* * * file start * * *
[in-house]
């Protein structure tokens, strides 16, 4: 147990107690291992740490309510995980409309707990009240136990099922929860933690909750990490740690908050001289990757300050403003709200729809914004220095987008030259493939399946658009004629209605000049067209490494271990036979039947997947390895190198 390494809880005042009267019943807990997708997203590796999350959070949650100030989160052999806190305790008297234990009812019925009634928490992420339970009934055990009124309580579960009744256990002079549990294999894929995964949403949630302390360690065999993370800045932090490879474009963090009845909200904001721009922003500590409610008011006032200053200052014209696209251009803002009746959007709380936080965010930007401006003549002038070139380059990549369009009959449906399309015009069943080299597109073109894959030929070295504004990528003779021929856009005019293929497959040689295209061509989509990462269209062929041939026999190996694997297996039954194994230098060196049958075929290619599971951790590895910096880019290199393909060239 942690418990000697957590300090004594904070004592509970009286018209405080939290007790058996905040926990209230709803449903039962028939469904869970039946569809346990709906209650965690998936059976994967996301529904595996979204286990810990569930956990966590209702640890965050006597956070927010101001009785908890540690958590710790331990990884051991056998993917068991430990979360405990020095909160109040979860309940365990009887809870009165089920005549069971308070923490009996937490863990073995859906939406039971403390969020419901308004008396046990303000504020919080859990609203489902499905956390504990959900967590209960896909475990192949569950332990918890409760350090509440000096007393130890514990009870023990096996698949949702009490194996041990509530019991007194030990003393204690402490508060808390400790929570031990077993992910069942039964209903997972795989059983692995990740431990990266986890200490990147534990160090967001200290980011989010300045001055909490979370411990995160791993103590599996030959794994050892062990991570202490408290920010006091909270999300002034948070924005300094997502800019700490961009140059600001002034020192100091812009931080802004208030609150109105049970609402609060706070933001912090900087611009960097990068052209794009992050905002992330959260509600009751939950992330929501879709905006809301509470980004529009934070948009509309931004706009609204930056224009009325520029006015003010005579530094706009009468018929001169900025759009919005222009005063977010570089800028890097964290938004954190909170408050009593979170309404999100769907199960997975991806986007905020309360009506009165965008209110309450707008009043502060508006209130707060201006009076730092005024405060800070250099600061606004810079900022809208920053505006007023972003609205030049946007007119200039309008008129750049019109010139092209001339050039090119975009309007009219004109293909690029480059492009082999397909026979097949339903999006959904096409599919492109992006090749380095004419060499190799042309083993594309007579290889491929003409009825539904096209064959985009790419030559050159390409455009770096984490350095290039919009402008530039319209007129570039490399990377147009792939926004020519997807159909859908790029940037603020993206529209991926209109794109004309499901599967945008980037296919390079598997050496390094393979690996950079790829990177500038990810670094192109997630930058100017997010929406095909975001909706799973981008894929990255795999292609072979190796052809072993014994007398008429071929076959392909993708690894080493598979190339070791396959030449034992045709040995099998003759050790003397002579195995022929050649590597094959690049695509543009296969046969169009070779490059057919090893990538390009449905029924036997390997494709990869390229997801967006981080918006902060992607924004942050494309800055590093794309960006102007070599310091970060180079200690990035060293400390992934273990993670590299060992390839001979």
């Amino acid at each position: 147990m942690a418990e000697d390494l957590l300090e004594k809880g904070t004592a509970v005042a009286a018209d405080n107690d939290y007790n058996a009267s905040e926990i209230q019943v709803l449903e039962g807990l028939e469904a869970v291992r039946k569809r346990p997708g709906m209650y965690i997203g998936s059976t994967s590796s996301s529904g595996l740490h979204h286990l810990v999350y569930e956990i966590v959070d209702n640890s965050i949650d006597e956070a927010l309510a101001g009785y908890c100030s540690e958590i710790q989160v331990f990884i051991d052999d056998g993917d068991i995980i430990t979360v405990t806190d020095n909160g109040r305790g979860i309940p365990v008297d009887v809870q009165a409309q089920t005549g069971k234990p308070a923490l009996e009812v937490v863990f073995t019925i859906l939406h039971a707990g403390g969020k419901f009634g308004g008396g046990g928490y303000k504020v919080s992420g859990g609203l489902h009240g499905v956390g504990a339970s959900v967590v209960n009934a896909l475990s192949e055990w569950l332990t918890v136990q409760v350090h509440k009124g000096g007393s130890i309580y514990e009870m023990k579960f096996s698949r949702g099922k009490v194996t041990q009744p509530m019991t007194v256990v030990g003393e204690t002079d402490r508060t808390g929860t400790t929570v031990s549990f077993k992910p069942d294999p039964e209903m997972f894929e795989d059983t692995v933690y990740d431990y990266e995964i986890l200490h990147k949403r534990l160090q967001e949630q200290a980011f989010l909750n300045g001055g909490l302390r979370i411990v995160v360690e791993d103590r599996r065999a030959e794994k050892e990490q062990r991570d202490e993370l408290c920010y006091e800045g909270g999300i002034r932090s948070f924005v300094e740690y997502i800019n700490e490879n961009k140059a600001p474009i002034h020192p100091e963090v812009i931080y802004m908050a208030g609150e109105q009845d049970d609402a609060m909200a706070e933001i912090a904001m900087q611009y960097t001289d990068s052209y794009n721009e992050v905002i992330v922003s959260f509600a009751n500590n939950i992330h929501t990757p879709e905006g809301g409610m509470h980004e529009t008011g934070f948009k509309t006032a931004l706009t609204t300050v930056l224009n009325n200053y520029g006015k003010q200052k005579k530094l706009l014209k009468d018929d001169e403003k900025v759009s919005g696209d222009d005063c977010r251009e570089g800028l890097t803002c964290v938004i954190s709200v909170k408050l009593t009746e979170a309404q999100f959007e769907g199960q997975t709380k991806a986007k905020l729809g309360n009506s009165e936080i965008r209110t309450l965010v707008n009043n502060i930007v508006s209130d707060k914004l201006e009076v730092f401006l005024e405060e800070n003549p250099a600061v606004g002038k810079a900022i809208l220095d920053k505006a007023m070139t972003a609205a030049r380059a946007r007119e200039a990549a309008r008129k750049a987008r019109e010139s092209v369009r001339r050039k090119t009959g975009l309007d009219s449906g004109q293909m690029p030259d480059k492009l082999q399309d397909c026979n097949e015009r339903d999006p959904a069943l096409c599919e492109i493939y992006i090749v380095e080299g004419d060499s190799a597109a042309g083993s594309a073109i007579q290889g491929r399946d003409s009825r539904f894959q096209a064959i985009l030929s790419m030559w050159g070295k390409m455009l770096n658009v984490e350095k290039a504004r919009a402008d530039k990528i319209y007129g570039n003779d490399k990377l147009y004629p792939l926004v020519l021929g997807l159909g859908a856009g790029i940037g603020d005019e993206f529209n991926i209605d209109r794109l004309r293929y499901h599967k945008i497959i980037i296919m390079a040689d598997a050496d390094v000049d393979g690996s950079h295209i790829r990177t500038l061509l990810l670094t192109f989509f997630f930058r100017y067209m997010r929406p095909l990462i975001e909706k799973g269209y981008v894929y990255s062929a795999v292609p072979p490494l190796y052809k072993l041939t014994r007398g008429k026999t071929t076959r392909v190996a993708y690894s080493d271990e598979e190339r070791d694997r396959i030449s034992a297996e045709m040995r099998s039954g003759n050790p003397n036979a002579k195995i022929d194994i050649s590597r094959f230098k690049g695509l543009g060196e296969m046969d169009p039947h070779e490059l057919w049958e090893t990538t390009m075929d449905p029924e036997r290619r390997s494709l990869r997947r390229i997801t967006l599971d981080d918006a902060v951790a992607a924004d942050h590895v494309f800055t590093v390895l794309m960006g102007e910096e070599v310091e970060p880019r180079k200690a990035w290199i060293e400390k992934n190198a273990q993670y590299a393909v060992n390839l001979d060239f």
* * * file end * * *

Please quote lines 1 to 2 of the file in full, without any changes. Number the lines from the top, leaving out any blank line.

[in-house]
């Protein structure tokens, strides 16, 4: 147990107690291992740490309510995980409309707990009240136990099922929860933690909750990490740690908050001289990757300050403003709200729809914004220095987008030259493939399946658009004629209605000049067209490494271990036979039947997947390895190198 390494809880005042009267019943807990997708997203590796999350959070949650100030989160052999806190305790008297234990009812019925009634928490992420339970009934055990009124309580579960009744256990002079549990294999894929995964949403949630302390360690065999993370800045932090490879474009963090009845909200904001721009922003500590409610008011006032200053200052014209696209251009803002009746959007709380936080965010930007401006003549002038070139380059990549369009009959449906399309015009069943080299597109073109894959030929070295504004990528003779021929856009005019293929497959040689295209061509989509990462269209062929041939026999190996694997297996039954194994230098060196049958075929290619599971951790590895910096880019290199393909060239 942690418990000697957590300090004594904070004592509970009286018209405080939290007790058996905040926990209230709803449903039962028939469904869970039946569809346990709906209650965690998936059976994967996301529904595996979204286990810990569930956990966590209702640890965050006597956070927010101001009785908890540690958590710790331990990884051991056998993917068991430990979360405990020095909160109040979860309940365990009887809870009165089920005549069971308070923490009996937490863990073995859906939406039971403390969020419901308004008396046990303000504020919080859990609203489902499905956390504990959900967590209960896909475990192949569950332990918890409760350090509440000096007393130890514990009870023990096996698949949702009490194996041990509530019991007194030990003393204690402490508060808390400790929570031990077993992910069942039964209903997972795989059983692995990740431990990266986890200490990147534990160090967001200290980011989010300045001055909490979370411990995160791993103590599996030959794994050892062990991570202490408290920010006091909270999300002034948070924005300094997502800019700490961009140059600001002034020192100091812009931080802004208030609150109105049970609402609060706070933001912090900087611009960097990068052209794009992050905002992330959260509600009751939950992330929501879709905006809301509470980004529009934070948009509309931004706009609204930056224009009325520029006015003010005579530094706009009468018929001169900025759009919005222009005063977010570089800028890097964290938004954190909170408050009593979170309404999100769907199960997975991806986007905020309360009506009165965008209110309450707008009043502060508006209130707060201006009076730092005024405060800070250099600061606004810079900022809208920053505006007023972003609205030049946007007119200039309008008129750049019109010139092209001339050039090119975009309007009219004109293909690029480059492009082999397909026979097949339903999006959904096409599919492109992006090749380095004419060499190799042309083993594309007579290889491929003409009825539904096209064959985009790419030559050159390409455009770096984490350095290039919009402008530039319209007129570039490399990377147009792939926004020519997807159909859908790029940037603020993206529209991926209109794109004309499901599967945008980037296919390079598997050496390094393979690996950079790829990177500038990810670094192109997630930058100017997010929406095909975001909706799973981008894929990255795999292609072979190796052809072993014994007398008429071929076959392909993708690894080493598979190339070791396959030449034992045709040995099998003759050790003397002579195995022929050649590597094959690049695509543009296969046969169009070779490059057919090893990538390009449905029924036997390997494709990869390229997801967006981080918006902060992607924004942050494309800055590093794309960006102007070599310091970060180079200690990035060293400390992934273990993670590299060992390839001979």